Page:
It was the longest day of the year and it was incredibly hot. The whole croc-squad was passed out on a sand bank, so most of the animals stood in the cool water while drinking. Elephant was playing with Brenda’s kids, spraying the little meerkats with water from his trunk, making them squeal and giggle with delight, while Otto and his boys put on a superb display of synchronised swimming to entertain those who were still conscious.
Perry the field mouse came hopping through the grass. Elephant sighed. Of course peace like this could never last. Continue reading
Shhh! We don’t use that word here. They can hear if you say their name, even if you whisper. Careless whispers, my ma used to say. Careless whispers make you dead, she said.
People don’t know the truth ‘bout them. People think they’re just stories. They think they’re good, and nice, and beautiful. But they’re not, I tell you. They’re dark, and cruel, and evil. They’d kill you as soon as look at you. They kill for sport. You ever seen a cat that caught a mouse? Cat don’t kill him straight off. Plays with him first; acts like it’s not int’rested, mouse thinks he’s got away, just so’s kitty cat can grab him by the tail. Poor mouse dies of fright ‘fore the cat can eat him.
Don’t look at me like I’m crazy. I’ve seen ‘em, I have. When I was little. Saw ‘em dancing in the full moon, out in the field. Next morning pa’s hounds were dead and the cows were dry. They drink the milk, straight from the teat, pa said. The dogs were strangled.
Nothing scares them. Iron hurts them, but sacred iron, iron that’s been blessed at the forge and worn by a livin’ thing. That’s why they’re comin’ back. No-one forges iron anymore these days. There’s nothin’ can hurt them anymore. An’ people keep calling them, telling stories to their children, drawing pictures of them. People have forgot. I don’t hold with picture books in my house. And no children, either.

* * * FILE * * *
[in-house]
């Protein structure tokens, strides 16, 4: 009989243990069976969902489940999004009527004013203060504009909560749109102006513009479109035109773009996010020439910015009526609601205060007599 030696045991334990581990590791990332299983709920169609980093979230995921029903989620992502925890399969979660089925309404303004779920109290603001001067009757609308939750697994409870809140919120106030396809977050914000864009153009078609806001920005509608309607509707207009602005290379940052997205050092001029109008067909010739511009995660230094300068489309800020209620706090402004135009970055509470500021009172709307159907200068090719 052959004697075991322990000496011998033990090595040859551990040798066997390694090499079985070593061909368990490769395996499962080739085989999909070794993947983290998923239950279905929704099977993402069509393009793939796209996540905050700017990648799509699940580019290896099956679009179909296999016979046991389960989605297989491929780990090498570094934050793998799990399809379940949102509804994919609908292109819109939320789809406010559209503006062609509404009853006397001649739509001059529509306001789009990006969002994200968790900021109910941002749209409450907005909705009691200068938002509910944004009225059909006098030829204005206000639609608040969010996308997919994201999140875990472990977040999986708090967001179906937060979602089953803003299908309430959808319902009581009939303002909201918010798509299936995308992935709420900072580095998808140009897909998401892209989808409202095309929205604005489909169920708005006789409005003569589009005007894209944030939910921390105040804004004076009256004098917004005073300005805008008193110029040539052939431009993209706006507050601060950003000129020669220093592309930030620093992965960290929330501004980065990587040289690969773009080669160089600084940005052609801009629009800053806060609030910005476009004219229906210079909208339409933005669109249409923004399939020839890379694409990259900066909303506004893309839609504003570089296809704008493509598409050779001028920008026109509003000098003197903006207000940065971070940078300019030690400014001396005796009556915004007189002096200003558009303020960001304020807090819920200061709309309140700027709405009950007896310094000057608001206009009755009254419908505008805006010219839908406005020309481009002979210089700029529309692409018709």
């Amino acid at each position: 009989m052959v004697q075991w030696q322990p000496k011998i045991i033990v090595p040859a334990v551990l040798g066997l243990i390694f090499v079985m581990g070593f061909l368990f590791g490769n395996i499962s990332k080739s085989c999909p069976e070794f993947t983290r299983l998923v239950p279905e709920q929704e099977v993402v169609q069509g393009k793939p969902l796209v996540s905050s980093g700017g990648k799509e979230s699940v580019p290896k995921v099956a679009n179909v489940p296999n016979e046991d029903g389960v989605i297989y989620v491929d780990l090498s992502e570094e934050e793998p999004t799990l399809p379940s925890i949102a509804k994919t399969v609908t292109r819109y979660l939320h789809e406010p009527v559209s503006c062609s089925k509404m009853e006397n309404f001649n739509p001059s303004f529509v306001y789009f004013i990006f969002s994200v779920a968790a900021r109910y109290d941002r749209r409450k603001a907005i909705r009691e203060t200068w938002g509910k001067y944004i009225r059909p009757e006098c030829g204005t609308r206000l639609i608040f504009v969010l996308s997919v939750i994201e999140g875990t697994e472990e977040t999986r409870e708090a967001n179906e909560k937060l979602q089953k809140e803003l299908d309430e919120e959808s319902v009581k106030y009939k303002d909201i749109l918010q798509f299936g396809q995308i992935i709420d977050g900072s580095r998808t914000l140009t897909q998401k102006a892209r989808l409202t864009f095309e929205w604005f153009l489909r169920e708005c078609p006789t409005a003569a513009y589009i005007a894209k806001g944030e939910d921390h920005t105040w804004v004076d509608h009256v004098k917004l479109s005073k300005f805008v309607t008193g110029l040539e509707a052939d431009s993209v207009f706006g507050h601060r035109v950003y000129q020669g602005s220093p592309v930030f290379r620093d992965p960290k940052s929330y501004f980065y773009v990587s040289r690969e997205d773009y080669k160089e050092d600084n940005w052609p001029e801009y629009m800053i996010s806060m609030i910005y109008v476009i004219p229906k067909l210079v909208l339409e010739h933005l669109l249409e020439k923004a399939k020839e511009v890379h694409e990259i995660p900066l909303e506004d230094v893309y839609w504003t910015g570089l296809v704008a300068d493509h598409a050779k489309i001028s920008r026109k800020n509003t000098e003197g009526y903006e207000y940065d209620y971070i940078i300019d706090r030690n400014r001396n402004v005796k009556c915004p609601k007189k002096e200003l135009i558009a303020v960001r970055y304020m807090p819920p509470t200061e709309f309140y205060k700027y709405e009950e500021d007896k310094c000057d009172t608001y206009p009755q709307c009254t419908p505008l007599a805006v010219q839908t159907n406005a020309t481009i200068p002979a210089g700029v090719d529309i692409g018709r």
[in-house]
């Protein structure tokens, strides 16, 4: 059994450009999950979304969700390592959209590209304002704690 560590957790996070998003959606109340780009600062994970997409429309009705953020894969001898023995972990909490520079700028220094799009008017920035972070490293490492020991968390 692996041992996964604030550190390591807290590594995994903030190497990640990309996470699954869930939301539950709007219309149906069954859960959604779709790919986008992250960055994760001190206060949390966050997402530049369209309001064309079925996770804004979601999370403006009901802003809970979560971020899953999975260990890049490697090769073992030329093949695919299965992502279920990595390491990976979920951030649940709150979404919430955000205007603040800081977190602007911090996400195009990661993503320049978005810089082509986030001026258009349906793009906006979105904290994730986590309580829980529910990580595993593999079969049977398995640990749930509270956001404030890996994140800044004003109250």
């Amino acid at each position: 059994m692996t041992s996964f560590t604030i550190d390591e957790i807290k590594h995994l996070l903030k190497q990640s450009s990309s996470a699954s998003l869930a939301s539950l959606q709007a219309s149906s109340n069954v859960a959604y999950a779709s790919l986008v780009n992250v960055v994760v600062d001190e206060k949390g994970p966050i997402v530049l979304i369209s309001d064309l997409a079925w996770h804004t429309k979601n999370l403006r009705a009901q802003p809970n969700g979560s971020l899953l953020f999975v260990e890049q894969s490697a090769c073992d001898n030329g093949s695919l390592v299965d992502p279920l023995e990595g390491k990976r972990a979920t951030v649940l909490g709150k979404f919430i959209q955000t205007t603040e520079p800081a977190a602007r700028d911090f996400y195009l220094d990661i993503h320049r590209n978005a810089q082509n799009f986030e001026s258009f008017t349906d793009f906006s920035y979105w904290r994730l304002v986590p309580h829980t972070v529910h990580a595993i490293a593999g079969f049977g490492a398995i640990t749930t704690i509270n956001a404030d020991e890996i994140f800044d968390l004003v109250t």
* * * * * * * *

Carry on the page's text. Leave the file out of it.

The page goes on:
Stop lookin’ at me like that. I told you, I ain’t crazy. And watch your mouth while you’re here. Careless whispers make you dead.
You are running. Branches lash at your face and arms. Thorns tear at your clothes. Your muscles are burning. You can’t breathe. You hear them behind you, laughing. They’re catching up, and when they do you are dead. You can’t run any more You search the ground for anything that can be used as a weapon. You find a thick, heavy fallen branch. That’ll have to do. You hide behind a tree and wait.
The first one breaks through the brush. As it passes, you swing with all your strength. For a moment you see its face turn from glee to surprise before the blow connects. The shock travels up your arms, numbing them, before it crumples to the ground. That should hold them for a while.
A few moments later, you hear them screeching. They have found the body. The laughter turns into snarls. They’re angry now. Water. They can’t stand water. If only you can get to the lake. The air is knocked out of you as one of them tackles you from behind. It flips you onto your back, straddling you, reaching for your throat. It smiles as its cruel little eyes watch you fighting for your life. As your vision starts to blur, your hand feels something hard. You slam the rock into the side of its head and it falls next to you. You gasp for air. It groans; you only stunned it. You force yourself back to your feet and run.